If you're all about realism and everything making sense, this is probably not the book for you; however, if you're able to surrender to magical storytelling and a more fairy tale approach, I highly recommend it.
Hoffman begins her series of stories about town of Blackwell, Massachusetts, with the town's original settlers in 1750. Most prominent among them is a true frontier woman--Hallie Brady. Hallie, you see, saves the original settlers from starvation during their first winter, when the menfolk weren't quite up to the task! It is in this first story that the long-running theme of bears and the red garden begins.
The book's title refers to the garden from which it is said only red things grow. There is a history to this garden, of course; a sad one which involves both Hallie and bears...or rather one particular bear whom she befriended that first hard winter. Through hundreds of years and generations descending from those first settlers, Hoffman tells the story of this area, these people and this garden. I think my favorite story is from 1956, called The Monster of Blackwell. A very Beauty and the Beast kind of story--sad but also tender and beautiful.
The writing here is splendid for the most part, though I found the book's last two stories a terrible disappointment--an ending not befitting this lovely book in my opinion. Hoffman does a superb job in describing the environs. I could see it in my mind as I read--always my favorite kind of storytelling. Her way with words is just joyous to read. A few excerpts:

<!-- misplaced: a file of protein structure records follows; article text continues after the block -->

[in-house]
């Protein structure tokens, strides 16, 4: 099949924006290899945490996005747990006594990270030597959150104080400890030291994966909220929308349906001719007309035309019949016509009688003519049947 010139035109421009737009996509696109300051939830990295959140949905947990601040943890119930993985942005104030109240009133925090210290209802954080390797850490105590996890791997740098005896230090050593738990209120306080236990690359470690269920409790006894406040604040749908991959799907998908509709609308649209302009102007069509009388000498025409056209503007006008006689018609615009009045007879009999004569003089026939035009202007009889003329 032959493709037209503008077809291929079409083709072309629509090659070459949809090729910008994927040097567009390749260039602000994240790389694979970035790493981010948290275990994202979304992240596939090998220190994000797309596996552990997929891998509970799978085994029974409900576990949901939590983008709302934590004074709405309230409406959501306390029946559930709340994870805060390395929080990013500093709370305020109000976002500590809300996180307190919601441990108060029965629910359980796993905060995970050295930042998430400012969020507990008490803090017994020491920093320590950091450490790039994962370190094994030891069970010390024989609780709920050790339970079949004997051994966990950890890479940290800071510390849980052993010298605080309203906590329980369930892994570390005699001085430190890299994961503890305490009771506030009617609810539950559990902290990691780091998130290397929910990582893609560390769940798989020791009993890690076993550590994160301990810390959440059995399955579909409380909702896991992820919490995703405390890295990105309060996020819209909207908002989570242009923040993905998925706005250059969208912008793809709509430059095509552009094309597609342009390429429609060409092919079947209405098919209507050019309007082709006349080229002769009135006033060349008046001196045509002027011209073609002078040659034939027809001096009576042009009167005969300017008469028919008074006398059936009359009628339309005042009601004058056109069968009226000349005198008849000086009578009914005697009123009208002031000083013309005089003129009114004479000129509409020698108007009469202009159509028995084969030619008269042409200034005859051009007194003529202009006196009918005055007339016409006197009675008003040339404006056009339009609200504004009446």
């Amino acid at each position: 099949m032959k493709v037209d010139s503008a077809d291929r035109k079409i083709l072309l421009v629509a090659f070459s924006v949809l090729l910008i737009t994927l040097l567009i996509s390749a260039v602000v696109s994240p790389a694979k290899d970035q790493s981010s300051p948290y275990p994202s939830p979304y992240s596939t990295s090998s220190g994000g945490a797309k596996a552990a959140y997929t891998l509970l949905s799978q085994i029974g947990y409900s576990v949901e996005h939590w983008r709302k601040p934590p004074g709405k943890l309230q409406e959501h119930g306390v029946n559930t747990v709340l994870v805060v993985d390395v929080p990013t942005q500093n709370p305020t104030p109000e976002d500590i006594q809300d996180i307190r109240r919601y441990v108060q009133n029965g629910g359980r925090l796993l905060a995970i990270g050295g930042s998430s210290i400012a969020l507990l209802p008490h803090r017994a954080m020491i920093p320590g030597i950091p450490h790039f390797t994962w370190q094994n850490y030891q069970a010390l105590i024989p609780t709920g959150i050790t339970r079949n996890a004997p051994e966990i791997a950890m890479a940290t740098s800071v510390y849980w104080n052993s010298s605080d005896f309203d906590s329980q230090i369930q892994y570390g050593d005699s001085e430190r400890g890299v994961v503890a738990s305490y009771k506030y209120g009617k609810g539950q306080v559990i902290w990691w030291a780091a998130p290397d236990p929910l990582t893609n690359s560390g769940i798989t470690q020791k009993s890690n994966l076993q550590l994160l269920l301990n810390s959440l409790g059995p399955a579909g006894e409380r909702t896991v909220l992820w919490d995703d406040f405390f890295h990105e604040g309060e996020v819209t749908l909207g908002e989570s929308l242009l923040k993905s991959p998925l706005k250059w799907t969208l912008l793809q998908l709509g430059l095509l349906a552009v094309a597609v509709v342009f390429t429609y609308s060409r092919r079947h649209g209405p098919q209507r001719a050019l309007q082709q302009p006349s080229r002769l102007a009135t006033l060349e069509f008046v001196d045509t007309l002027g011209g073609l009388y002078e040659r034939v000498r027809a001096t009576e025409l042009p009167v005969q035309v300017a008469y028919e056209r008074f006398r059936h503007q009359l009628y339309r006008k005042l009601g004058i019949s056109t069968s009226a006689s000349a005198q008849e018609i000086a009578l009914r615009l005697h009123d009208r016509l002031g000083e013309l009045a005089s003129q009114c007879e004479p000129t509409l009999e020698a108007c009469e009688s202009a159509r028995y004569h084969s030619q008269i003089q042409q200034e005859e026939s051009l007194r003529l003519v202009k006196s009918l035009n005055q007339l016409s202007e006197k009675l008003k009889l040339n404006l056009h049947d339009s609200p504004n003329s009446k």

"There were little frogs in the puddles and white butterflies with green specks on paper-thin wings circling the purple thistle. The sun was like honey, falling in splashes."
"She felt as if she had stepped into a pool of treachery..."
"The only way to fight evil is with joy, Azurine had written. Forget everything we've ever been taught."
"I wondered if the electricity at Luna Park had seeped into his skin, and that was why his meanness grew, like a charge, burning brighter throughout the spring."
Chances are you may not like all the stories (or all the people) equally, but the sum of the parts is most definitely worth reading. Sit down with a cup of coffee, throw a blanket over your legs and settle in for a trip to The Red Garden.